Shareholder applied for certification of securities action of action on behalf of all shareholders
The Ontario Court of Appeal has overruled a lower court’s characterization of a proposed securities class action against a cannabis company as separate misrepresentations and has found a basis to treat it as a claim for a single misrepresentation.
In Badesha v. Cronos Group Inc., 2022 ONCA 663, the appellant wanted to bring a class action on behalf of those holding shares in Cronos Group Inc. between Aug. 14, 2018, and Mar. 30, 2020. Cronos was a Canada-based company that focused on the cultivation, manufacturing, and marketing of cannabis and cannabis-derived products for medical and recreational purposes.
The appellant alleged that the company’s public filings mischaracterized the cannabis dry-flower/resin exchange transactions as generating revenue, which amounted to misrepresentation under s. 138.3 of Ontario’s Securities Act. He moved for leave of the court under s. 138.8 of the Securities Act and for certification of the action under Ontario’s Class Proceedings Act.
The Ontario Superior Court of Justice dismissed the leave and certification motions. The motion judge characterized the appellant’s statement of claim as alleging that the defendants made 7,449 individual misrepresentations. He found no reasonable possibility that the appellant could succeed at trial because the appellant provided no evidence that each of the alleged misrepresentations materially contributed to the drop in the company’s share prices at the time.
The appellate court granted leave for the appellant to proceed with the misrepresentation action under s. 138.3. The court remitted the issue of whether the action should be certified as a class proceeding, including as a global class proceeding, to the Superior Court for determination.
Misrepresentation a single act against shareholders
The appellant’s claim, when read generously, did not allege 7,449 individual misrepresentations and instead alleged that Cronos misrepresented its revenues for two quarters in 2019, the appellate court found. These alleged material misrepresentations affected share prices at that time and were corrected in 2020.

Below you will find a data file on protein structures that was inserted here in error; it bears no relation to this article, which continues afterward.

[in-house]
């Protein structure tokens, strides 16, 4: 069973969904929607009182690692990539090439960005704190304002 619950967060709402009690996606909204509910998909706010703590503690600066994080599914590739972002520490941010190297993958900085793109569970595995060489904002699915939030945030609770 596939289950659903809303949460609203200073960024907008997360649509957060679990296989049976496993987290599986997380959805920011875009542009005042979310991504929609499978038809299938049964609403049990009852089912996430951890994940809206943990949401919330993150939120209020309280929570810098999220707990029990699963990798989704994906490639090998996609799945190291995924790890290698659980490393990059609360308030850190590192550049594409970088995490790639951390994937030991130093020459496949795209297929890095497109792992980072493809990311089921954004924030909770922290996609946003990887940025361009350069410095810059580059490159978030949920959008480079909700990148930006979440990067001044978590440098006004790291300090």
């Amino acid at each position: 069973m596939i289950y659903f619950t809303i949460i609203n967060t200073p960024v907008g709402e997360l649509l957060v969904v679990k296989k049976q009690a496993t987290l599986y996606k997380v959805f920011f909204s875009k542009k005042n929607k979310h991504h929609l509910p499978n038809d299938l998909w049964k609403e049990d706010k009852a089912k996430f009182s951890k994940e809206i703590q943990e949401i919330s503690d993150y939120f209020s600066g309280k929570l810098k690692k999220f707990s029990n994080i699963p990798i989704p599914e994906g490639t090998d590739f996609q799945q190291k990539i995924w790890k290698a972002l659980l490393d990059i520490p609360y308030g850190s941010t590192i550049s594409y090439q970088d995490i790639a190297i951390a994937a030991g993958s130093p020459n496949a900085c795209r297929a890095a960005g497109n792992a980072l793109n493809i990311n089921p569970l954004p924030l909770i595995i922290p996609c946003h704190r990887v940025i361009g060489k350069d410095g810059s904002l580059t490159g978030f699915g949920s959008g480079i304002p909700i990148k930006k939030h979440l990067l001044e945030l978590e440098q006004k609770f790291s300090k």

The appellate court found that the motion judge prematurely assumed that the alleged misrepresentations should be treated as multiple individual misrepresentations. The appellate court instead found a basis to treat the claim as alleging a single misrepresentation, given the way that the claim was pleaded and given the core commonality among the alleged misrepresentations.
The appellate court said that the motion judge’s characterization of the claim was inconsistent with its structure, its wording, and statutory intent, which led to an erroneous application of the test for leave under s. 138.8.
There was sufficient evidence to support a finding that the appellant had a reasonable possibility of success, the appellate court held. The court accepted that there was conflicting evidence on the issue of whether misrepresentations or other factors like the COVID-19 pandemic reduced share prices. However, the court noted that there were admitted misrepresentations and that the company’s share prices dropped around the time when it publicly announced corrections.
The motion judge primarily based the decision to refuse leave on his erroneous characterization of the claim, the appellate court said. If the judge properly approached the claim, he would have found a reasonable possibility that the appellant would succeed at trial, said the court.